In her doctoral dissertation, Sini Mikkola studied how Martin Luther (1483–1546) discussed the proper ways of being female and male in his texts.
“The way he thought about the gendered body and the power relations between the genders was largely in line with both the preceding tradition and his contemporary thought,” says Mikkola.
For Luther, the woman was “the other” to the male norm, subservient to men, who represented normativity, power and strength.
“According to Luther, a certain type of human body would generate the emotional experiences, behaviour and action typical of the stated gender. This usually led Luther to emphasise the hierarchy between the genders,” Mikkola explains.
These concepts remained fairly stable in Luther’s thinking throughout the 1520s.
Marriage and fatherhood made Luther’s opinions on gender more practical
The analysis of everyday situations, particularly through Luther’s correspondence, has showed Mikkola that in many situations, Luther could be quite flexible in terms of what was allowed or appropriate for each gender.
He was particularly amenable to exceptions when it came to the people closest to him, strategically important persons – and especially himself.
According to Mikkola, Luther and his wife, Katharina von Bora, were an excellent example of this. Gendered power relations and male dominance were in many ways absent from their relationship.
“Luther allowed his wife considerable freedom beyond the traditional female role. In my understanding, this is at least partly due to the fact that it was beneficial to Luther himself, but also because von Bora would not have acquiesced to the role of the meek and subservient wife.”
Luther’s stance on proper and improper masculinity and femininity was clear
Mikkola’s dissertation focuses on the 1520s, a period which is characterised by intense contemporary debate on what kind of Christian life was most favoured by God. Was life in a convent or in matrimony more favourable to God?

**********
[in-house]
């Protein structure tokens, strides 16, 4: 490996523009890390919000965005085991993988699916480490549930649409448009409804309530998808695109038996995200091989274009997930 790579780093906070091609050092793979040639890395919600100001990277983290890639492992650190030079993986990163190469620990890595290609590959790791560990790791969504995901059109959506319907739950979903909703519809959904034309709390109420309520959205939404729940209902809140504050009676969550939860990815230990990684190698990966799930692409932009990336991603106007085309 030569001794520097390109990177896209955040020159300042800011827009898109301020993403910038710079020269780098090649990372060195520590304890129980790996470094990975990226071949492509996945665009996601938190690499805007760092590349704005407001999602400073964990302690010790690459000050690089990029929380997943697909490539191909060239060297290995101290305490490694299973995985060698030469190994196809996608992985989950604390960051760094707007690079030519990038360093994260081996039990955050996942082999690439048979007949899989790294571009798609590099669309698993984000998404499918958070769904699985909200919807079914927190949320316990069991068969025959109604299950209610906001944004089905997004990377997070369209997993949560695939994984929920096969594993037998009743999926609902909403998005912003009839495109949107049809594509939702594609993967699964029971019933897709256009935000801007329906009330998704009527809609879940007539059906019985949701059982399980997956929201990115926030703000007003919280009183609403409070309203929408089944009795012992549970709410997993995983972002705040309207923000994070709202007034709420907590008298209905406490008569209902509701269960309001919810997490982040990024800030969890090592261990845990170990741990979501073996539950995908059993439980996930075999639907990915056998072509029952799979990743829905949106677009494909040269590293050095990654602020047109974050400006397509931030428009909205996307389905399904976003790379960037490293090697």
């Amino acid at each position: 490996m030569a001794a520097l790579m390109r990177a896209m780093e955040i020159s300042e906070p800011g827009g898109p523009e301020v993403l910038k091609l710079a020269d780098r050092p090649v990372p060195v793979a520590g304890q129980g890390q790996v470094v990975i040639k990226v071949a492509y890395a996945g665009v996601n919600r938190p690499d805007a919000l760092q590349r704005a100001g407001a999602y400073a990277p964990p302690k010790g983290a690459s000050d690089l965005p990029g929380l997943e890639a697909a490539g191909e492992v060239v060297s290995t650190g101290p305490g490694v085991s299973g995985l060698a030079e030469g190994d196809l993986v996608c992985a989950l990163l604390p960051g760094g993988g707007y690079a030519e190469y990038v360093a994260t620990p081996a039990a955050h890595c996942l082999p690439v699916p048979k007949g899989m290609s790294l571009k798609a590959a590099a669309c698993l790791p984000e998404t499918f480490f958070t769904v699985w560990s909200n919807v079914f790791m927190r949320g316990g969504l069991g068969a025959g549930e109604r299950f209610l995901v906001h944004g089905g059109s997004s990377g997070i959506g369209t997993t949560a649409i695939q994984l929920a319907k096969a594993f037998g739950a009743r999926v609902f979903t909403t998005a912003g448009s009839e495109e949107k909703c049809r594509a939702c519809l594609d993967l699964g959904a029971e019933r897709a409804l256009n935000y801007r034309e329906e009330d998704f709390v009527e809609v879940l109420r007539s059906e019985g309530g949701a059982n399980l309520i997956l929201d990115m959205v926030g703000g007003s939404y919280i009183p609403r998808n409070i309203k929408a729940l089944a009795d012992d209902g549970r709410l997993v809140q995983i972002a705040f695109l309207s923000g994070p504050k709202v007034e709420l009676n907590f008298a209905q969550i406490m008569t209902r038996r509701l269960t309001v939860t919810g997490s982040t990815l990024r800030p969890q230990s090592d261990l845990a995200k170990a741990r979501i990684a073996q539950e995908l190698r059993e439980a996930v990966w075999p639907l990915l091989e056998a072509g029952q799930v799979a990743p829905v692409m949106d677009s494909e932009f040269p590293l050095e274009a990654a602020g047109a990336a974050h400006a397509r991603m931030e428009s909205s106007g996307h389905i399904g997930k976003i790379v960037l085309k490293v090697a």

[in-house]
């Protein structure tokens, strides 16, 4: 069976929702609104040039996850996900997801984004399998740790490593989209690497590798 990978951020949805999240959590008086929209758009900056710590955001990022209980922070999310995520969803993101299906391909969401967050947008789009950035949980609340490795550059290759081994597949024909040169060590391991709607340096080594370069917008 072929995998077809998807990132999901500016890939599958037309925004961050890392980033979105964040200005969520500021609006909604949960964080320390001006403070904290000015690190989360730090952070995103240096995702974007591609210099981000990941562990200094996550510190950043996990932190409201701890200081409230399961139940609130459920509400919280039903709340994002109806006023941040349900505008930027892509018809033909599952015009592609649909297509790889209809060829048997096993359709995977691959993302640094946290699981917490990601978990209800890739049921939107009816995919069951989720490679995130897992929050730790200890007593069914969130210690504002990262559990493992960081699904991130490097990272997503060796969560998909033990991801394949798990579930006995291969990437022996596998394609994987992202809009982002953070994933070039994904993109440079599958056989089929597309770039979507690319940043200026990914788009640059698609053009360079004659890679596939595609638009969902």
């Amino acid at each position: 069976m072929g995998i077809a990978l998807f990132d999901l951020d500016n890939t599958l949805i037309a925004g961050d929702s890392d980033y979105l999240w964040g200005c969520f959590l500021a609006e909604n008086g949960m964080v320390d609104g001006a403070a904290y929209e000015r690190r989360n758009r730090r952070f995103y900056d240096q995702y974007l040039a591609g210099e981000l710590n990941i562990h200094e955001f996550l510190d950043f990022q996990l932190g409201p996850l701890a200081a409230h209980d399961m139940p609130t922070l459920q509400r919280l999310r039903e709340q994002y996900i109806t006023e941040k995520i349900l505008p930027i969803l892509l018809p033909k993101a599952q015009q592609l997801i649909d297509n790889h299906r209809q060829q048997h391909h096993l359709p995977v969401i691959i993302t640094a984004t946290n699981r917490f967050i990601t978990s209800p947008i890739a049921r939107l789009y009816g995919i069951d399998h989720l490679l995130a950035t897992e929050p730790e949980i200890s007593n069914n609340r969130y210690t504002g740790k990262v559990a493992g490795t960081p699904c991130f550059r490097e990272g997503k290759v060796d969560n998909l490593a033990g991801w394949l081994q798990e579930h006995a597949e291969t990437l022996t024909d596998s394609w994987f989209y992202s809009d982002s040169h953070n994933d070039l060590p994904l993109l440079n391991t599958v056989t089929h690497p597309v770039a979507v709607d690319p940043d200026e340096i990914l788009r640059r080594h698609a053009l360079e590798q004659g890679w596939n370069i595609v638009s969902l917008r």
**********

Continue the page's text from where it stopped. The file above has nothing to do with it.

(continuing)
It was obvious to Luther that the female body, and consequently all of female existence, was given meaning through the duties of a wife and mother.
According to Mikkola, Luther wrote that a woman could surpass her gender by becoming a nun.
Luther also cited Genesis (2:4–3:24) as justification for the woman being created for the purposes of reproduction and companionship for men, writing: “Her bodily members, ordained by God for this, also demonstrate this.”
Men were subject to similar rules. Joining a woman and becoming a father were missions arising from the male body, even though fatherhood was not the sole duty of men.
“First of all, how great are the gifts of the body! Form, strength, health, and the alertness of the senses, which in the male reach [their peak as he is] the more noble sex. This enables him to carry out many things, both in public and private life, and many distinguished and proper deeds to which woman is a stranger.”
Characteristics which Luther considered improper for men included weakness and a propensity for emotion, which went against the nature of the male body. However, his judgement of such characteristics depended largely on the situation.
“It seems that Luther accepted softer, more feminine sides in himself, but not in many other men. For example, he criticised his co-worker Stephan Roth for being too soft and told him to act like a real man.”
According to Mikkola, it seems that many ideas relating to masculinity and femininity are relatively persistent.
“My research does not contrast Luther’s opinions on the proper ways of being a woman or man, gender roles, bodiliness and power relationships with the ways we think about these things today. On the other hand, many things have remained the same: for example, the idea of the man as the rational and the woman as the emotional gender is a persistent stereotype for Luther, his contemporaries and predecessors, but also for some in 2010s Finland.”
Master of Theology Sini Mikkola defended her doctoral dissertation entitled “In Our Body the Scripture Becomes Fulfilled” – Gendered Bodiliness and the Making of the Gender System in Martin Luther’s Anthropology (1520–1530) at the University of Helsinki’s Faculty of Theology on 16 December 2017.
The opponent was Associate Professor Else Marie Wiberg Pedersen, Aarhus University, and the custos was Professor Kaarlo Arffman from the Faculty of Theology at the University of Helsinki.
The dissertation is available in an electronic format through the E-thesis service.